Yere yere pausa

Come to me rain,
let the drops percolate,
collect in plastic tubs
drained through pipes
made of dreams and denim
Tula deto paisa
I’ll pay you
with upturned faces
and wet laundry
put out to dry
to taunt the
yellow mellow sun
Paisa zhala khota
The money was false
Fake coins jingling
against my pocket
that held lint
and a stray leaf
and two packets of Polo
Paoos aala motha
But still you came rain
breaking tiles and
glass ceilings
with your shards of glass
no, diamond,
reflecting and refracting
there are rainbows in your eyes
Ye guh ye guh sari
Shower of rain, come here
drip onto my nose
and fall into my car,
run across my palm
scurrying drip drops
Majhe madki bhari
Fill my pots with rain dear
Uproot saplings,
Tender, rootless
take them away from here
from me
take them to the forest
replant them
bury them beneath red earth
let them grow
in fields of sugarcane
leaving the water here, for me
Sar aali dhaoon
Your shower came running
sprinting across tar roads
dodging cyclists, bikers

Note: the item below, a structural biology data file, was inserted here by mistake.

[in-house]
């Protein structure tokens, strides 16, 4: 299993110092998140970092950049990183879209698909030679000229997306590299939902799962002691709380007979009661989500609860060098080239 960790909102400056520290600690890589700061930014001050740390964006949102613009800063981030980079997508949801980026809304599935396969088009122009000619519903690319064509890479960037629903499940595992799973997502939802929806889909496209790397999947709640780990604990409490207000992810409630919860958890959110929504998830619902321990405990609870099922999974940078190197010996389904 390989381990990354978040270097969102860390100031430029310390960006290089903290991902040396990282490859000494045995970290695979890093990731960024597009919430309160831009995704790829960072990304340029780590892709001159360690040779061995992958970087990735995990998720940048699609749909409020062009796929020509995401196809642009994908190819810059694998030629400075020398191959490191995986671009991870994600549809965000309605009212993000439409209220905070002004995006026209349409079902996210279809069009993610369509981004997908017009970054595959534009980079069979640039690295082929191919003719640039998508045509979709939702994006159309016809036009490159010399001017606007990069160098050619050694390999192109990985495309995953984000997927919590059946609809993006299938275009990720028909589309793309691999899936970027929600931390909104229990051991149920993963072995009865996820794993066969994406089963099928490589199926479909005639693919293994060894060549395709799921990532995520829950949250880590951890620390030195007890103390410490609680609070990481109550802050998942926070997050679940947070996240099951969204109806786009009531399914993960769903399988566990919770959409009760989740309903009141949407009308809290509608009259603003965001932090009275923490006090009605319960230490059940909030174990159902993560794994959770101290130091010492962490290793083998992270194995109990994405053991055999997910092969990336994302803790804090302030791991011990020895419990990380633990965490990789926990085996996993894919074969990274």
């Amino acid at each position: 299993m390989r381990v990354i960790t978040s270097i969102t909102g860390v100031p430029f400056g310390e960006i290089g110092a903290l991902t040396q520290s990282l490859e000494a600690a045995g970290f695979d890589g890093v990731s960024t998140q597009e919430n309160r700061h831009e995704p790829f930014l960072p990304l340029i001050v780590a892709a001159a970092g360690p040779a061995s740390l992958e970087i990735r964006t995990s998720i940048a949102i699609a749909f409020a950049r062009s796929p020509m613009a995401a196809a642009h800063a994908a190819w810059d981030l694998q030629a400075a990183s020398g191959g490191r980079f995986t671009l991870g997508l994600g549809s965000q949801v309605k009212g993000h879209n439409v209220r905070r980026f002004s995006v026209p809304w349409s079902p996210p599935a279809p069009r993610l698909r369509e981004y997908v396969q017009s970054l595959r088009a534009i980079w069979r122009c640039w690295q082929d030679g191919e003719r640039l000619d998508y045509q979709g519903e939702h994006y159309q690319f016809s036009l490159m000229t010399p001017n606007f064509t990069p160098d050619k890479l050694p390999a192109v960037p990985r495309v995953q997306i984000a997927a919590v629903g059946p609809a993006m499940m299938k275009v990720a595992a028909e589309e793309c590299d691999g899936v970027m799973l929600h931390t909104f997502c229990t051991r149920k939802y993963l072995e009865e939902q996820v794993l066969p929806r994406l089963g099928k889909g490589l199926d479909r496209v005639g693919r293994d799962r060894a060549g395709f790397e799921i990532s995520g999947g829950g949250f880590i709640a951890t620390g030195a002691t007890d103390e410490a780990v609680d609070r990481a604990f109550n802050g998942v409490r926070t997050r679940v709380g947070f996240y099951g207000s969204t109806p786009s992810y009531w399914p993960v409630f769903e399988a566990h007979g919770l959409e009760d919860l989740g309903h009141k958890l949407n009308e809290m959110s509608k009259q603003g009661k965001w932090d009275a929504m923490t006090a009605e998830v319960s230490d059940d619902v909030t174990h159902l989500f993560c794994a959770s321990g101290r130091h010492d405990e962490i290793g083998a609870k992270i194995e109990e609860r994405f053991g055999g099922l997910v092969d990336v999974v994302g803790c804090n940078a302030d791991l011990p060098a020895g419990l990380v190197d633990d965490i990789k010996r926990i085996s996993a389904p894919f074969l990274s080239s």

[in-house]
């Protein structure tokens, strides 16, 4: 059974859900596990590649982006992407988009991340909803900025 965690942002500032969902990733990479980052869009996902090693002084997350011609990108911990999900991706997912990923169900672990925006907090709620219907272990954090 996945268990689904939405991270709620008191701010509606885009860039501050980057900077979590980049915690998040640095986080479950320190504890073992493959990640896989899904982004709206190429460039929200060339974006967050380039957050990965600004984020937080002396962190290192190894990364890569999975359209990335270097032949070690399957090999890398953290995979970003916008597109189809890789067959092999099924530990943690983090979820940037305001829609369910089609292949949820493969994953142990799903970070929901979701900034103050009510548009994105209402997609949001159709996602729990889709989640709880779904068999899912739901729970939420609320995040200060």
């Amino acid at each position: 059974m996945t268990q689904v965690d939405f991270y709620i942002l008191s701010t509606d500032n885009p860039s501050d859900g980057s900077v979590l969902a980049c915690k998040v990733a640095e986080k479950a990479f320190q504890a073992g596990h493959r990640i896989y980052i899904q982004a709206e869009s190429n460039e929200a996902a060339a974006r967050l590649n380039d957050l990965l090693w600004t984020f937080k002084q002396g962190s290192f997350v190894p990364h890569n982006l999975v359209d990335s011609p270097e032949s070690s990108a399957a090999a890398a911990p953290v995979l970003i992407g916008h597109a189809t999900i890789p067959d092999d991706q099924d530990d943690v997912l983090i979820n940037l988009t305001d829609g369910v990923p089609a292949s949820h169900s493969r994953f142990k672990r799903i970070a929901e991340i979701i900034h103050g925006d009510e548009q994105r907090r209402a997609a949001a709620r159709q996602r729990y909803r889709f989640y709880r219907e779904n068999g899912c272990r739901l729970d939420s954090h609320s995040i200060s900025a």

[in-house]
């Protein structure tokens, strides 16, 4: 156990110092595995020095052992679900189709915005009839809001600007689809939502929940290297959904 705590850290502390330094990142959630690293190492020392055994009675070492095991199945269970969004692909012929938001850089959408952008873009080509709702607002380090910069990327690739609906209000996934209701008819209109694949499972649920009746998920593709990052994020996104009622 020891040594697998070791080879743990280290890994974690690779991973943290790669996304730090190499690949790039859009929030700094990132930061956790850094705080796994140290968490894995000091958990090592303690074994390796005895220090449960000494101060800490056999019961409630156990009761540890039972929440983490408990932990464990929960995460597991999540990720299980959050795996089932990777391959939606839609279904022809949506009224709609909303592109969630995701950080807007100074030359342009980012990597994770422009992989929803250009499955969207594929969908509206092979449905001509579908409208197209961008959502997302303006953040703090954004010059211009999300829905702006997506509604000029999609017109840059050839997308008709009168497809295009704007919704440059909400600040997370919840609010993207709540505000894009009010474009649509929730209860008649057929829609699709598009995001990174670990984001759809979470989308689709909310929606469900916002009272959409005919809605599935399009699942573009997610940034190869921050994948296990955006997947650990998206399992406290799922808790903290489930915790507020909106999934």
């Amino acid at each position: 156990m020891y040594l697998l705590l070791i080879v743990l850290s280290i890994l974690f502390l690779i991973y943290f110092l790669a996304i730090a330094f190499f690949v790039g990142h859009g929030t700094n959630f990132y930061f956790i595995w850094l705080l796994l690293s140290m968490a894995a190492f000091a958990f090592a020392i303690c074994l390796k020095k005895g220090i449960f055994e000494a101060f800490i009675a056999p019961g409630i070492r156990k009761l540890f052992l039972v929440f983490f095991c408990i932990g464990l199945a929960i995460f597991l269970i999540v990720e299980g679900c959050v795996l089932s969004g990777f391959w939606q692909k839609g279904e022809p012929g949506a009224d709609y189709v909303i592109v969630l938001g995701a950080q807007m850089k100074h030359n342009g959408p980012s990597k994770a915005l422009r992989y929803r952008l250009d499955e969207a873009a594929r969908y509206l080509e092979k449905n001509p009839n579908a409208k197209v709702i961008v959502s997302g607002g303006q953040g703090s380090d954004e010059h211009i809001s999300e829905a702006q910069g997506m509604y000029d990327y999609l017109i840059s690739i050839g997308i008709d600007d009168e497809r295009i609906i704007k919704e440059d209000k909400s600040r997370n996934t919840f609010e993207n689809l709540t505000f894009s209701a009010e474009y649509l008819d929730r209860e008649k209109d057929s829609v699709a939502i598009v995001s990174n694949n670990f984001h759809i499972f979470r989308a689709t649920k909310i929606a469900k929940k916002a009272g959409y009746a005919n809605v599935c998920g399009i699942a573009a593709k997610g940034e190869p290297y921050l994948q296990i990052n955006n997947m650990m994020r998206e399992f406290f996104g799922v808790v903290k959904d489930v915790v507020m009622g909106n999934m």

and holes in this tar road
you ran up hills
slipping through plastic bags
and dark playful puppies
trying to stop you,
borrowing your time
but you ran to me
to my  house on the hill
and burst in through the metal grille
Madke gele vahoon
My pots were washed away
I believed in you rain
but you came, you saw,
you took what I loved
but I lied too
I promised payment,
misty fog
rivers made of paper boats
and I gave you nothing
I am sorry
*The poem is loosely translated from a Marathi nursery rhyme whose original lines are retained as first line of each stanza, followed by its translation and the rest contributed by the author.

Anjali Krishnakumar

Anjali Krishnakumar is a nineteen-year-old of Indian origin, although she was born in New York and lived there for a few years before moving back to live in India. She has been writing for a while, but mainly unpublished prose. Anjali is currently a second year at Ashoka University where she plays ultimate frisbee, questions mess food during two hour long lunches, and occasionally studies for a major in English & Journalism.